Isaiah speaks about the new temple of Christ and the new worship of the Mass in symbols- the Church gives us the new temple and new worship in their reality.
That’s what the Mass is all about!
And it is important to remember. The worship that God in Christ gives to the Church is not musical entertainment or a faith based seminar. It is not a lecture or a platform through which we affirm ourselves in our opinions and ideologies. It is not a celebration of community values.
The worship that God in Christ gives to the Church is temple worship, and through this worship he gives us communion with his divine life. Our places of worship are not “worship centers” or assembly halls or theaters, but temples.
This is why the highlight of the Mass is never simply something we are doing, but what God in Christ is doing for us. The highlight of the Mass is when God gives us communion with his divine life in the Blessed Sacrament- when he makes himself really and truly present in his Body and in Blood. That’s true worship. Anything we do during worship is meant to serve the gift of Holy Communion, and if what we are doing distracts from this gift, our worship is not the worship God in Christ wants.
We don’t make God in Christ present through our efforts. God in Christ does that for us. Our efforts during the Mass are meant to help us to be attentive and receptive- to receive him with gratitude and love when he reveals himself.
Christ’s Gospel is also about the new temple and the new worship. He delivers his teachings about both in the coded language of a parable about a king whose invitations to his guests to come to the wedding of his son are met with the most bizarre and extreme refusals and then when some who accept the invitation show up for the wedding, they can’t seem to fathom the importance of the event.
The refusals and inappropriate behaviors lead to terrifying consequences.
As I said, this parable is all about the new temple and the new worship (which we experience in the Mass).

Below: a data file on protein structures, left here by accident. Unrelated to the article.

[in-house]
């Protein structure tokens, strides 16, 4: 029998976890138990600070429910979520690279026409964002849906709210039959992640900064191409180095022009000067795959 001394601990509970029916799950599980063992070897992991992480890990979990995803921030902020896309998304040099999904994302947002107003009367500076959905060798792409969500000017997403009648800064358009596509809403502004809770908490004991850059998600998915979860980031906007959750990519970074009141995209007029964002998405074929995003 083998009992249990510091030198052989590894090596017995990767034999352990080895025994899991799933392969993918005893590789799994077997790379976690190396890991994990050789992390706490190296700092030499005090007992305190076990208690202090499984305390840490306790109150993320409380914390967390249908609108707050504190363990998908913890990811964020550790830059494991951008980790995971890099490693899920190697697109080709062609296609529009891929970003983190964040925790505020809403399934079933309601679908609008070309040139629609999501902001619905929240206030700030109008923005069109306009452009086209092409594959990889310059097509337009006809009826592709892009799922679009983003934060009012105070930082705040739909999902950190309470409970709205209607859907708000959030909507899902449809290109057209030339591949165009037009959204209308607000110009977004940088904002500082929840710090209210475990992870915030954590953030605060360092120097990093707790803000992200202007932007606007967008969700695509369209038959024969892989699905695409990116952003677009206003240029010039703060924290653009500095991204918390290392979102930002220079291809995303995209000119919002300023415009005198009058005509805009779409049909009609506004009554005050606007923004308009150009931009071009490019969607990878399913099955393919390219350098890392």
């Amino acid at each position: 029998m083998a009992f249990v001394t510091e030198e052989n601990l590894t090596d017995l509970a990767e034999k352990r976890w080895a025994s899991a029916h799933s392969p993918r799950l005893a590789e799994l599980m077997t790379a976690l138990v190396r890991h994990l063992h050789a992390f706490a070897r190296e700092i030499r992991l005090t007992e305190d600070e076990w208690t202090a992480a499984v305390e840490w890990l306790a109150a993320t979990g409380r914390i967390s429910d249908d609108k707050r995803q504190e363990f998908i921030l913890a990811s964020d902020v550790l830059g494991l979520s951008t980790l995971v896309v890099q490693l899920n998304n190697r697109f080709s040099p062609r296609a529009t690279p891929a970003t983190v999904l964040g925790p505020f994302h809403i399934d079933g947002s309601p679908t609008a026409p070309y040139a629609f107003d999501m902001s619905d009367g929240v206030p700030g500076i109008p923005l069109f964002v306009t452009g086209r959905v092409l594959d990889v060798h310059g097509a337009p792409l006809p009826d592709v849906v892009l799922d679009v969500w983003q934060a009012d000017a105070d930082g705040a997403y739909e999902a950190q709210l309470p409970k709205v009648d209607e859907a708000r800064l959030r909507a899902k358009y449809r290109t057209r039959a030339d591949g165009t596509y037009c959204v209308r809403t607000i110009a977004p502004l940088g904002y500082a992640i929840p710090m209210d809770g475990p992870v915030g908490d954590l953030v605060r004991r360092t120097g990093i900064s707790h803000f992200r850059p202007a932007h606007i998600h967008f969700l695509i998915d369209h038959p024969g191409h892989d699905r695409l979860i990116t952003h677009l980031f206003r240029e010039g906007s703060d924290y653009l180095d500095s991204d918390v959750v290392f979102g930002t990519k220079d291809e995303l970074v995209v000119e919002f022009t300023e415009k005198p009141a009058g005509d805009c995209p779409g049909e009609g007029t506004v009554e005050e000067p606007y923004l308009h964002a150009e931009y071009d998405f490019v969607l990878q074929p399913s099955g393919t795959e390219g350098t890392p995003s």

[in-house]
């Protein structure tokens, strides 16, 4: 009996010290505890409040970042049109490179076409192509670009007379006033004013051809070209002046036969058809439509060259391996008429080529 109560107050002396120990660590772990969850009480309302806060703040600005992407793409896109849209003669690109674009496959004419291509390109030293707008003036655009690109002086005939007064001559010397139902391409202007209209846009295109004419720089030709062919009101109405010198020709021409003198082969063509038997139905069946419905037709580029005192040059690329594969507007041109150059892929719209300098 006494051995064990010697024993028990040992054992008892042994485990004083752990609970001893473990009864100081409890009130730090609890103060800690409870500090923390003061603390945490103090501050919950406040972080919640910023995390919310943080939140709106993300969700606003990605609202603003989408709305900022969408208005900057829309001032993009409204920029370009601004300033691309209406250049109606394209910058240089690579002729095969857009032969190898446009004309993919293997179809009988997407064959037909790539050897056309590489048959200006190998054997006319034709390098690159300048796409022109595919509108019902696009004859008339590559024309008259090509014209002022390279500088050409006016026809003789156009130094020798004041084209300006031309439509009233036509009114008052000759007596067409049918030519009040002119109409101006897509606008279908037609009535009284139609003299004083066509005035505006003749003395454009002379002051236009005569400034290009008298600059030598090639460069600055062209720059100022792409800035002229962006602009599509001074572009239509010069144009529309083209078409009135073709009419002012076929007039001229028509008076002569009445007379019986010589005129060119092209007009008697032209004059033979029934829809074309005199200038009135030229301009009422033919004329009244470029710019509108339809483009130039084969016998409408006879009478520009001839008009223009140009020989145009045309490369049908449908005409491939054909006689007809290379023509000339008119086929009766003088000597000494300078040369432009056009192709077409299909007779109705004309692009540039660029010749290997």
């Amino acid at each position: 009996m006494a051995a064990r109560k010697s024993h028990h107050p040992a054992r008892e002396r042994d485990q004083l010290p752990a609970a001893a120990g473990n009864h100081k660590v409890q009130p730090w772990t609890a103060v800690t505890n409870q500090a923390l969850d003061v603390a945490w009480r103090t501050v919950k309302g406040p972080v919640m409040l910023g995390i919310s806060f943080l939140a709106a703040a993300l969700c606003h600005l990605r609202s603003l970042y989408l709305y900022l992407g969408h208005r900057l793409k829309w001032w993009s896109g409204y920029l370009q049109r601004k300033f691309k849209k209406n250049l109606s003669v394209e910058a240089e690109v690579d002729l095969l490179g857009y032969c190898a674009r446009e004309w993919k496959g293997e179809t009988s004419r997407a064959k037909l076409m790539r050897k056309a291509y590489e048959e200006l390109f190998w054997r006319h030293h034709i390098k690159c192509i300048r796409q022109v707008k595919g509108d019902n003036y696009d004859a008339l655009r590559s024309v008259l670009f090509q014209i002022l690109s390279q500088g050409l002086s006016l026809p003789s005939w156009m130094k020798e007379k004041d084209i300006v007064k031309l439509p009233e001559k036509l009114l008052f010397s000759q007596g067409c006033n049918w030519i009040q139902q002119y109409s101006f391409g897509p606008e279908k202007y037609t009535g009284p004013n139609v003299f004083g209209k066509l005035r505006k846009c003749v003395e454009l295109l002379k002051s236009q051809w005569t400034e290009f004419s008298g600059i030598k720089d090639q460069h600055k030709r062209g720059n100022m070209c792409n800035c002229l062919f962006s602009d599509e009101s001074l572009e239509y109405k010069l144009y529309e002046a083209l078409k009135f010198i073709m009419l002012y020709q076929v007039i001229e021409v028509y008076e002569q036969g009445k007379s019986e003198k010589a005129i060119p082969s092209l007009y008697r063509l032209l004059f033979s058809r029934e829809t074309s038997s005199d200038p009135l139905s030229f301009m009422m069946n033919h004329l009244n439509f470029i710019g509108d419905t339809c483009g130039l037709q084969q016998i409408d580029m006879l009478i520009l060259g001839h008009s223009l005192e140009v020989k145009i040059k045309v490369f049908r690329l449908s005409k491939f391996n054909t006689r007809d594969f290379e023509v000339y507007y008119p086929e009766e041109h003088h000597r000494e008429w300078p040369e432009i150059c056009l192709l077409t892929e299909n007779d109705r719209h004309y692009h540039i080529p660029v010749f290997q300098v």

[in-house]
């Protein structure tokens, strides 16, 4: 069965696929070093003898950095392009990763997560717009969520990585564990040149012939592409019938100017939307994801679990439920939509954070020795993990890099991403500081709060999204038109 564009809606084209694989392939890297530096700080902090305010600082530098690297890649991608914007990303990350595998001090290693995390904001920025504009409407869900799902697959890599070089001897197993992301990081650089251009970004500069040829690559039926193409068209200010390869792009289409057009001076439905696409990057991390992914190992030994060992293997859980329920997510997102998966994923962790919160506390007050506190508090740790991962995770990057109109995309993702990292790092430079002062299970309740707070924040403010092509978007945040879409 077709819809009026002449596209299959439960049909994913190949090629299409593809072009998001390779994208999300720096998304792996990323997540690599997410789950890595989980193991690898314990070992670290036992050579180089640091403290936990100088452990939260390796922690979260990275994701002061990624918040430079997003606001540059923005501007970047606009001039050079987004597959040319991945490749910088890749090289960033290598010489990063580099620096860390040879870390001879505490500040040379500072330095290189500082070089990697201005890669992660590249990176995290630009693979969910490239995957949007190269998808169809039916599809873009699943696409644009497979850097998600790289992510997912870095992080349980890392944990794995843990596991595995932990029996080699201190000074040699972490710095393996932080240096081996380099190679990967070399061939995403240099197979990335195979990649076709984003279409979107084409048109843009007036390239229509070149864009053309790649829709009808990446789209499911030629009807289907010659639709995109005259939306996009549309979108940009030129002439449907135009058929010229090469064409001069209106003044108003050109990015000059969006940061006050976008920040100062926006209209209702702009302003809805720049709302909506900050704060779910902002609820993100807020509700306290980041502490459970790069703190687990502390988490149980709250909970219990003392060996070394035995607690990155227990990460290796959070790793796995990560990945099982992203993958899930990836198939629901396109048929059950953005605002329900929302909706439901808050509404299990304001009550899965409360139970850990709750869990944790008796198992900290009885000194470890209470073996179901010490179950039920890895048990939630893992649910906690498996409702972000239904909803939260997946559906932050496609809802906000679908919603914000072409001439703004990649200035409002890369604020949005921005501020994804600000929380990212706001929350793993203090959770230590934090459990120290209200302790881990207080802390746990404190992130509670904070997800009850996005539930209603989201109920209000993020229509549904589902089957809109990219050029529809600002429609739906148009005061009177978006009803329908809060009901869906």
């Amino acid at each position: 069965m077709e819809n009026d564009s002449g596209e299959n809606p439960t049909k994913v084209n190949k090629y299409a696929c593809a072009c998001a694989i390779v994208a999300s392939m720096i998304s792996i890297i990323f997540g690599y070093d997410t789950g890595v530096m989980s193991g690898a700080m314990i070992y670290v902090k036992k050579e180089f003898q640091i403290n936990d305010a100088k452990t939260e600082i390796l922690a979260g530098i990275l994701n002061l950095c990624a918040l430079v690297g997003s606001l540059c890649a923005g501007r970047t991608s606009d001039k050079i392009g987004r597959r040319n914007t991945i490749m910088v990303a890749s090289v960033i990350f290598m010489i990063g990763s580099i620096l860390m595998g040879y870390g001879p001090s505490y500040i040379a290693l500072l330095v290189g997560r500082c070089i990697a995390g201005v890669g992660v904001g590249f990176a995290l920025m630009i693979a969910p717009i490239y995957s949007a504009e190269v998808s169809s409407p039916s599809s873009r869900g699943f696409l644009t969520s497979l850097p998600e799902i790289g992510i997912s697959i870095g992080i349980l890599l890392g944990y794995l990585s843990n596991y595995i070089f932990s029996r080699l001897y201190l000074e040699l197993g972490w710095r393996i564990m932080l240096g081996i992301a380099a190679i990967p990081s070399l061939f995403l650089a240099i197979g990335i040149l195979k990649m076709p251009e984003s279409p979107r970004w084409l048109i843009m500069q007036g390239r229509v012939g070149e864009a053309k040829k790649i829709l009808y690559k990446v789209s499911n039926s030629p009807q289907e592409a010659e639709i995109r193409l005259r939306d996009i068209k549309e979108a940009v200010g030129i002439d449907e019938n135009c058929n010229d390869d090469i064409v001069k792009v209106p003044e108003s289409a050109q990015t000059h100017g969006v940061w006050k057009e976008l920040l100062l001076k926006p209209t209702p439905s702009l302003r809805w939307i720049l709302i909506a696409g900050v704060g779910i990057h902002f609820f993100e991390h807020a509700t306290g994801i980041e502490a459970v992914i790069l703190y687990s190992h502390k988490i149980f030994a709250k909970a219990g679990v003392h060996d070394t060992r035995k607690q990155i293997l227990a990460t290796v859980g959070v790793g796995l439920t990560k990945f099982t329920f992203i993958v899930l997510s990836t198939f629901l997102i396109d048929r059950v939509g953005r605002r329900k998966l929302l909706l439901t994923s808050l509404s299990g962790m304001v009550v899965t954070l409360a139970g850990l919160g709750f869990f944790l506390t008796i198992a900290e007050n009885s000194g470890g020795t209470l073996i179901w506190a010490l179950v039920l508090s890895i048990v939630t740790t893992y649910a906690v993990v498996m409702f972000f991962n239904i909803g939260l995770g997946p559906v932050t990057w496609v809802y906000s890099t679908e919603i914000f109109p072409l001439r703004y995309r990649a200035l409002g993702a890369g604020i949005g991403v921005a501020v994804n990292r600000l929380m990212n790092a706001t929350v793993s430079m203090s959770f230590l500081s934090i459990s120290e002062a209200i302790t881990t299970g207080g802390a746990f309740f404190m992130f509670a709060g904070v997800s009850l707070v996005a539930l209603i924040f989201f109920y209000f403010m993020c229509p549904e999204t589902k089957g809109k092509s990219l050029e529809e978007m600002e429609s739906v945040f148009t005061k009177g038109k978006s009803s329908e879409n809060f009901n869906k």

The clue is discerned in the image of the wedding banquet, which is a biblical symbol of what happens in true worship- God and humanity come together as a bride and groom, as a husband and wife, this union generates life and love. This is what true worship is meant to do and it is what the Mass accomplishes. Christ and the Church come together and their union (holy communion) generates life and love.
Now, God invites many to his wedding banquet called the Mass. And what is the response to this invitation? “The time is inconvenient.” “It’s so boring.” “It’s needs to be short.” “I’ve got better things to do.” “The kids have sports.” “I don’t like the other guests.”
And if many do come, what kind of attitude do they clothe themselves in? Negativity? Resentment? Indifference?
Now, mind you, think about all the weddings invitations we have accepted, the testimonial and fundraising events that we move heaven and earth to get to. We wait in long lines for tickets to concerts and movies. Even set up tents to sleep on sidewalks outside stadiums and stores to support teams and buy consumer products. Think of what people will spend to prepare themselves for a wedding, concert or dinner party.
Look at the cult and your will understand the culture.
God invites us to the Mass. The Mass our route of access to the new temple and it is Mass is the worship that God wants from us.
The Mass is the wedding banquet of God’s only, beloved Son, and the wedding feast he gives to us is the food of eternal life and the drink of eternal salvation.
And what is the response of so many? The response is perplexing to say the least.
And, the response of far too many, Lord Jesus says, is very dangerous. Not sharing in the divine life that is given to us in the Church’s worship is dangerous- refusing God’s will to give us his life and love is a catastrophe.
God in Christ does not want us living with the regrets of our refusal.
So he sends us out as his servants to gather the nations into his temples and he insists in his Gospel that he is tired our excuses and that now is the time to accept his invitation and get ourselves ready for the wedding feast of the Son of the King.